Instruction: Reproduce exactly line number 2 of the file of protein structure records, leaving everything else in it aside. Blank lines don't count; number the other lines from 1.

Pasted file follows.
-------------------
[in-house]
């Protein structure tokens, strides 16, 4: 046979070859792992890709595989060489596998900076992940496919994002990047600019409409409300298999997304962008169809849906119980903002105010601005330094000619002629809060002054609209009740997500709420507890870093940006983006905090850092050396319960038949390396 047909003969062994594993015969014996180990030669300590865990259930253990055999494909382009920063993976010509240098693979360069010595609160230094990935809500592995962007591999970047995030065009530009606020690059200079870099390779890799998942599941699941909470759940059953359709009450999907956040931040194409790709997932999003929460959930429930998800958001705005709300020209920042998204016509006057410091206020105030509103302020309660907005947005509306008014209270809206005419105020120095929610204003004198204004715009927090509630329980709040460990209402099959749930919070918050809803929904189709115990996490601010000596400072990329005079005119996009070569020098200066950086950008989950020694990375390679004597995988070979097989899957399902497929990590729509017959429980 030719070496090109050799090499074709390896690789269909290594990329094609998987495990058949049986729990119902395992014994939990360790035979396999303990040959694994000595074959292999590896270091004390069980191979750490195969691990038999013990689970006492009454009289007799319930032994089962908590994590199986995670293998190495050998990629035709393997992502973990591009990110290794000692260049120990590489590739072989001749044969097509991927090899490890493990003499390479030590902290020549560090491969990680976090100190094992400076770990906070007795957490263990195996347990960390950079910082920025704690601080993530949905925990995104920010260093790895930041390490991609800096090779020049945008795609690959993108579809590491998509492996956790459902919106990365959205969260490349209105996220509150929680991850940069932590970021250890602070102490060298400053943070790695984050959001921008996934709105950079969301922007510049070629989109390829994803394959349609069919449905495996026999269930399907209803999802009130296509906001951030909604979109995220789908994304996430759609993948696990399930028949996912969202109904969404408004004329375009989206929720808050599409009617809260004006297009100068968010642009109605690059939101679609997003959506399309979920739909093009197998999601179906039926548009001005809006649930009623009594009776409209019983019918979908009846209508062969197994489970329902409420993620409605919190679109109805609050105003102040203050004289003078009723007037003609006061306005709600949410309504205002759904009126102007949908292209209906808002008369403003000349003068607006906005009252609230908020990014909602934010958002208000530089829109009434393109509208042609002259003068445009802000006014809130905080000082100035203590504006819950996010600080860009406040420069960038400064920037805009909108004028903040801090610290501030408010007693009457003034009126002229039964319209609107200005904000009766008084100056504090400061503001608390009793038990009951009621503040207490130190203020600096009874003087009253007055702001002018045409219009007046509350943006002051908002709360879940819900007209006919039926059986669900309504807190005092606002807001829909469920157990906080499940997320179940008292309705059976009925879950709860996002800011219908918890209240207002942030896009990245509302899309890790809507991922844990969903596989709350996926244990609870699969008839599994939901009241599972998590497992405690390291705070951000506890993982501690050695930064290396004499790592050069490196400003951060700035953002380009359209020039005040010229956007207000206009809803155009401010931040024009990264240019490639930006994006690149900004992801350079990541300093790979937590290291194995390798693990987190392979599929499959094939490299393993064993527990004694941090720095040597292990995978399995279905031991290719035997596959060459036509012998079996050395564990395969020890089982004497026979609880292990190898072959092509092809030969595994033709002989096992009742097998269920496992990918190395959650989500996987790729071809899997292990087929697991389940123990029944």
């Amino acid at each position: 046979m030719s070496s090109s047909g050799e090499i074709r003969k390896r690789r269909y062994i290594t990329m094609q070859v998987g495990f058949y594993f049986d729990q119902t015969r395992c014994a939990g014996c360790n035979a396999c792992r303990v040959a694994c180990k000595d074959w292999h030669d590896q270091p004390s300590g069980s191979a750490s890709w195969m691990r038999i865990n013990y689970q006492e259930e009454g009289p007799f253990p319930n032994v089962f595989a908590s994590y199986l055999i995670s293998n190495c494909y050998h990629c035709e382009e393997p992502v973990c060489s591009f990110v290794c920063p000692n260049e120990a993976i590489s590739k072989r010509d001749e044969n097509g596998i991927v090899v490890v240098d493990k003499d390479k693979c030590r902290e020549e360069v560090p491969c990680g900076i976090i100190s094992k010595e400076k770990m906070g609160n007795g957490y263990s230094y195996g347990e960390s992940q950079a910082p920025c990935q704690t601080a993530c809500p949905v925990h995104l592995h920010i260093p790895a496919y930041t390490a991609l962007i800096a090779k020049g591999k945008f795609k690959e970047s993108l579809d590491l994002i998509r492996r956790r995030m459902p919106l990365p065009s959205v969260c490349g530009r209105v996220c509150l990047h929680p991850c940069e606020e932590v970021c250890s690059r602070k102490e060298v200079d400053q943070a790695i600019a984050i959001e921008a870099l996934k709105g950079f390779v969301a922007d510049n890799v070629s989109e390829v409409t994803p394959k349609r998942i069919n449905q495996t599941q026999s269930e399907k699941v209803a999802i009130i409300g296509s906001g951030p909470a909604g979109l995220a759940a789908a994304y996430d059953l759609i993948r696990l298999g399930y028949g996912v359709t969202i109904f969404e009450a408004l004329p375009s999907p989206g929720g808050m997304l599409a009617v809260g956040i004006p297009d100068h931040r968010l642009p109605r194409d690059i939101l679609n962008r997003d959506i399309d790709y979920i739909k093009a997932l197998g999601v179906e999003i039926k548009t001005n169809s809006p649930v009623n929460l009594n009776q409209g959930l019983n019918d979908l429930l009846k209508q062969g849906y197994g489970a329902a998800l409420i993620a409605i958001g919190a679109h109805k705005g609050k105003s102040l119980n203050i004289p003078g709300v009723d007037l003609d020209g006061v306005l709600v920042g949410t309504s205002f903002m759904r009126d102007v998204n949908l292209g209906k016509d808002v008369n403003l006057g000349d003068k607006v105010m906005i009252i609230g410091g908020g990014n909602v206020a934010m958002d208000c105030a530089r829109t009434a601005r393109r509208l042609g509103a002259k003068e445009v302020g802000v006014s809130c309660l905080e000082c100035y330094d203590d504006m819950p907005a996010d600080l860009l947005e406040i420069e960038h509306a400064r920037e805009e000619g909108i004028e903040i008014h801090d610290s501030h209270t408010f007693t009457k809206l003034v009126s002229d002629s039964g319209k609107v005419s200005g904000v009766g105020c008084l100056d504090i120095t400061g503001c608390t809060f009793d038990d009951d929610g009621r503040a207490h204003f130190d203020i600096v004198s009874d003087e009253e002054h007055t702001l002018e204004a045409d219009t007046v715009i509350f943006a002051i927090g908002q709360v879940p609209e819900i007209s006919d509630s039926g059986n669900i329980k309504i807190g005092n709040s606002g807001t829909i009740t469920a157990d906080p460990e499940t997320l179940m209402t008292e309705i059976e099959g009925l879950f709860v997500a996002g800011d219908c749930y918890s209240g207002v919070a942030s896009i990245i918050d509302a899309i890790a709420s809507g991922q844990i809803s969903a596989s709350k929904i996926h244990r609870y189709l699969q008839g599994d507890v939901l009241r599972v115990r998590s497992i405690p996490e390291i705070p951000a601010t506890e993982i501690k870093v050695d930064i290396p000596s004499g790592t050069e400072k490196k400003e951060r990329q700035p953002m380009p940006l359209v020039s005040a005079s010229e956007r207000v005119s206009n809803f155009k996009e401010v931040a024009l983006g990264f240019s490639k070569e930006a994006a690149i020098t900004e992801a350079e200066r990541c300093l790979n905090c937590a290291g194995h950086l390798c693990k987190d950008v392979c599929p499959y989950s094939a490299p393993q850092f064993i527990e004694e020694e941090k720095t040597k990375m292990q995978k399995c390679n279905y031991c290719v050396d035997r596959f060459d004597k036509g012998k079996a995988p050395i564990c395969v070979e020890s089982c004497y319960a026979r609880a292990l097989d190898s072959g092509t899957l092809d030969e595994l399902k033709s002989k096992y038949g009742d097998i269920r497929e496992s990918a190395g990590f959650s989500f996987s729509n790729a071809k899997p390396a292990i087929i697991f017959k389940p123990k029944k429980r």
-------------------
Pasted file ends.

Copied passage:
């Protein structure tokens, strides 16, 4: 046979070859792992890709595989060489596998900076992940496919994002990047600019409409409300298999997304962008169809849906119980903002105010601005330094000619002629809060002054609209009740997500709420507890870093940006983006905090850092050396319960038949390396 047909003969062994594993015969014996180990030669300590865990259930253990055999494909382009920063993976010509240098693979360069010595609160230094990935809500592995962007591999970047995030065009530009606020690059200079870099390779890799998942599941699941909470759940059953359709009450999907956040931040194409790709997932999003929460959930429930998800958001705005709300020209920042998204016509006057410091206020105030509103302020309660907005947005509306008014209270809206005419105020120095929610204003004198204004715009927090509630329980709040460990209402099959749930919070918050809803929904189709115990996490601010000596400072990329005079005119996009070569020098200066950086950008989950020694990375390679004597995988070979097989899957399902497929990590729509017959429980 030719070496090109050799090499074709390896690789269909290594990329094609998987495990058949049986729990119902395992014994939990360790035979396999303990040959694994000595074959292999590896270091004390069980191979750490195969691990038999013990689970006492009454009289007799319930032994089962908590994590199986995670293998190495050998990629035709393997992502973990591009990110290794000692260049120990590489590739072989001749044969097509991927090899490890493990003499390479030590902290020549560090491969990680976090100190094992400076770990906070007795957490263990195996347990960390950079910082920025704690601080993530949905925990995104920010260093790895930041390490991609800096090779020049945008795609690959993108579809590491998509492996956790459902919106990365959205969260490349209105996220509150929680991850940069932590970021250890602070102490060298400053943070790695984050959001921008996934709105950079969301922007510049070629989109390829994803394959349609069919449905495996026999269930399907209803999802009130296509906001951030909604979109995220789908994304996430759609993948696990399930028949996912969202109904969404408004004329375009989206929720808050599409009617809260004006297009100068968010642009109605690059939101679609997003959506399309979920739909093009197998999601179906039926548009001005809006649930009623009594009776409209019983019918979908009846209508062969197994489970329902409420993620409605919190679109109805609050105003102040203050004289003078009723007037003609006061306005709600949410309504205002759904009126102007949908292209209906808002008369403003000349003068607006906005009252609230908020990014909602934010958002208000530089829109009434393109509208042609002259003068445009802000006014809130905080000082100035203590504006819950996010600080860009406040420069960038400064920037805009909108004028903040801090610290501030408010007693009457003034009126002229039964319209609107200005904000009766008084100056504090400061503001608390009793038990009951009621503040207490130190203020600096009874003087009253007055702001002018045409219009007046509350943006002051908002709360879940819900007209006919039926059986669900309504807190005092606002807001829909469920157990906080499940997320179940008292309705059976009925879950709860996002800011219908918890209240207002942030896009990245509302899309890790809507991922844990969903596989709350996926244990609870699969008839599994939901009241599972998590497992405690390291705070951000506890993982501690050695930064290396004499790592050069490196400003951060700035953002380009359209020039005040010229956007207000206009809803155009401010931040024009990264240019490639930006994006690149900004992801350079990541300093790979937590290291194995390798693990987190392979599929499959094939490299393993064993527990004694941090720095040597292990995978399995279905031991290719035997596959060459036509012998079996050395564990395969020890089982004497026979609880292990190898072959092509092809030969595994033709002989096992009742097998269920496992990918190395959650989500996987790729071809899997292990087929697991389940123990029944």